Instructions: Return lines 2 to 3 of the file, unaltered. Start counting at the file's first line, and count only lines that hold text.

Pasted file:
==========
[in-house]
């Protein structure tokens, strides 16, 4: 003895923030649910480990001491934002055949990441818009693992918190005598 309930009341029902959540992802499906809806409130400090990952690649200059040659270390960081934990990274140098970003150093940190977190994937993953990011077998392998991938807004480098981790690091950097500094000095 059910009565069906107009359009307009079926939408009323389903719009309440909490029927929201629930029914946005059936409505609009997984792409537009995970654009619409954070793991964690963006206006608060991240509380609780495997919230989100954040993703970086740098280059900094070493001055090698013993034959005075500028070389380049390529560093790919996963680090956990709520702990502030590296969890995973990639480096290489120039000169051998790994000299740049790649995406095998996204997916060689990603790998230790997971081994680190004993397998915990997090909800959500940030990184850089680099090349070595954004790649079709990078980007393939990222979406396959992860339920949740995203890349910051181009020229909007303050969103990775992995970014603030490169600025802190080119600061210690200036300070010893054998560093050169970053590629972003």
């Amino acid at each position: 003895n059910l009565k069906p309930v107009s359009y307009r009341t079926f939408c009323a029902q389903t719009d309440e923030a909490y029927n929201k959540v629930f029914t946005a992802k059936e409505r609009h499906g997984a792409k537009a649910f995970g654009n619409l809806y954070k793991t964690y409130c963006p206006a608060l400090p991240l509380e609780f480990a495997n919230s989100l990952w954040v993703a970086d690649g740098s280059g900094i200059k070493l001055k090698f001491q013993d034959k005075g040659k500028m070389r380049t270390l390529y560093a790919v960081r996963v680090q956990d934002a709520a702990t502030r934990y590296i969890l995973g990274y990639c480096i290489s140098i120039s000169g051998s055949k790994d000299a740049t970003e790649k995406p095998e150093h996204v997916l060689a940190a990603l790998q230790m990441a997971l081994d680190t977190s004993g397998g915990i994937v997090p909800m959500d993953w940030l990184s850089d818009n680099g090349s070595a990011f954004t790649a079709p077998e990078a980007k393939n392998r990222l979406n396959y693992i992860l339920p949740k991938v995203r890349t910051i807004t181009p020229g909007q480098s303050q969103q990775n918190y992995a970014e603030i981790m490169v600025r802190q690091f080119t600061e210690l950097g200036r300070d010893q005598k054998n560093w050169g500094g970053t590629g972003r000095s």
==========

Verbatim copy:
């Protein structure tokens, strides 16, 4: 003895923030649910480990001491934002055949990441818009693992918190005598 309930009341029902959540992802499906809806409130400090990952690649200059040659270390960081934990990274140098970003150093940190977190994937993953990011077998392998991938807004480098981790690091950097500094000095 059910009565069906107009359009307009079926939408009323389903719009309440909490029927929201629930029914946005059936409505609009997984792409537009995970654009619409954070793991964690963006206006608060991240509380609780495997919230989100954040993703970086740098280059900094070493001055090698013993034959005075500028070389380049390529560093790919996963680090956990709520702990502030590296969890995973990639480096290489120039000169051998790994000299740049790649995406095998996204997916060689990603790998230790997971081994680190004993397998915990997090909800959500940030990184850089680099090349070595954004790649079709990078980007393939990222979406396959992860339920949740995203890349910051181009020229909007303050969103990775992995970014603030490169600025802190080119600061210690200036300070010893054998560093050169970053590629972003």
């Amino acid at each position: 003895n059910l009565k069906p309930v107009s359009y307009r009341t079926f939408c009323a029902q389903t719009d309440e923030a909490y029927n929201k959540v629930f029914t946005a992802k059936e409505r609009h499906g997984a792409k537009a649910f995970g654009n619409l809806y954070k793991t964690y409130c963006p206006a608060l400090p991240l509380e609780f480990a495997n919230s989100l990952w954040v993703a970086d690649g740098s280059g900094i200059k070493l001055k090698f001491q013993d034959k005075g040659k500028m070389r380049t270390l390529y560093a790919v960081r996963v680090q956990d934002a709520a702990t502030r934990y590296i969890l995973g990274y990639c480096i290489s140098i120039s000169g051998s055949k790994d000299a740049t970003e790649k995406p095998e150093h996204v997916l060689a940190a990603l790998q230790m990441a997971l081994d680190t977190s004993g397998g915990i994937v997090p909800m959500d993953w940030l990184s850089d818009n680099g090349s070595a990011f954004t790649a079709p077998e990078a980007k393939n392998r990222l979406n396959y693992i992860l339920p949740k991938v995203r890349t910051i807004t181009p020229g909007q480098s303050q969103q990775n918190y992995a970014e603030i981790m490169v600025r802190q690091f080119t600061e210690l950097g200036r300070d010893q005598k054998n560093w050169g500094g970053t590629g972003r000095s």